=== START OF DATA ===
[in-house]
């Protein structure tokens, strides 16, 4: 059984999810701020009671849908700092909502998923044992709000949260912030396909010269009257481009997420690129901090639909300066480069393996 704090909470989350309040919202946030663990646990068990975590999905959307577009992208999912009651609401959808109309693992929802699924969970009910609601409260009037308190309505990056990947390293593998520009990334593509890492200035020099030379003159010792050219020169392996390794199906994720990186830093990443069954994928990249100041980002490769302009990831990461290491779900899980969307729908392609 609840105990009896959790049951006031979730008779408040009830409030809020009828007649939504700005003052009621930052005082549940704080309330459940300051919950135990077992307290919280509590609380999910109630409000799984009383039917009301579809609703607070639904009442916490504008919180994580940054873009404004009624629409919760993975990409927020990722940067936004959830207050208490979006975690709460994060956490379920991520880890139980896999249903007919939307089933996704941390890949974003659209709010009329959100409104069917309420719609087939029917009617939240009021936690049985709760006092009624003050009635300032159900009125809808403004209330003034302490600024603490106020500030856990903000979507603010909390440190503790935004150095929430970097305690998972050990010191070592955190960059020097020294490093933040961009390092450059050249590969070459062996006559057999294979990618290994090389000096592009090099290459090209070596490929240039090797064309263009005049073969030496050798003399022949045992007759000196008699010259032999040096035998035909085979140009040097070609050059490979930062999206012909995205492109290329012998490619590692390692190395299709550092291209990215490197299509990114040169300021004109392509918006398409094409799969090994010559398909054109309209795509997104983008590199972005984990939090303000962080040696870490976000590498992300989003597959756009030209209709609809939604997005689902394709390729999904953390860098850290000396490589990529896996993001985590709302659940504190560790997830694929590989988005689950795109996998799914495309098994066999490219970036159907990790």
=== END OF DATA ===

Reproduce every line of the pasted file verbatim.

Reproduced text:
[in-house]
């Protein structure tokens, strides 16, 4: 059984999810701020009671849908700092909502998923044992709000949260912030396909010269009257481009997420690129901090639909300066480069393996 704090909470989350309040919202946030663990646990068990975590999905959307577009992208999912009651609401959808109309693992929802699924969970009910609601409260009037308190309505990056990947390293593998520009990334593509890492200035020099030379003159010792050219020169392996390794199906994720990186830093990443069954994928990249100041980002490769302009990831990461290491779900899980969307729908392609 609840105990009896959790049951006031979730008779408040009830409030809020009828007649939504700005003052009621930052005082549940704080309330459940300051919950135990077992307290919280509590609380999910109630409000799984009383039917009301579809609703607070639904009442916490504008919180994580940054873009404004009624629409919760993975990409927020990722940067936004959830207050208490979006975690709460994060956490379920991520880890139980896999249903007919939307089933996704941390890949974003659209709010009329959100409104069917309420719609087939029917009617939240009021936690049985709760006092009624003050009635300032159900009125809808403004209330003034302490600024603490106020500030856990903000979507603010909390440190503790935004150095929430970097305690998972050990010191070592955190960059020097020294490093933040961009390092450059050249590969070459062996006559057999294979990618290994090389000096592009090099290459090209070596490929240039090797064309263009005049073969030496050798003399022949045992007759000196008699010259032999040096035998035909085979140009040097070609050059490979930062999206012909995205492109290329012998490619590692390692190395299709550092291209990215490197299509990114040169300021004109392509918006398409094409799969090994010559398909054109309209795509997104983008590199972005984990939090303000962080040696870490976000590498992300989003597959756009030209209709609809939604997005689902394709390729999904953390860098850290000396490589990529896996993001985590709302659940504190560790997830694929590989988005689950795109996998799914495309098994066999490219970036159907990790």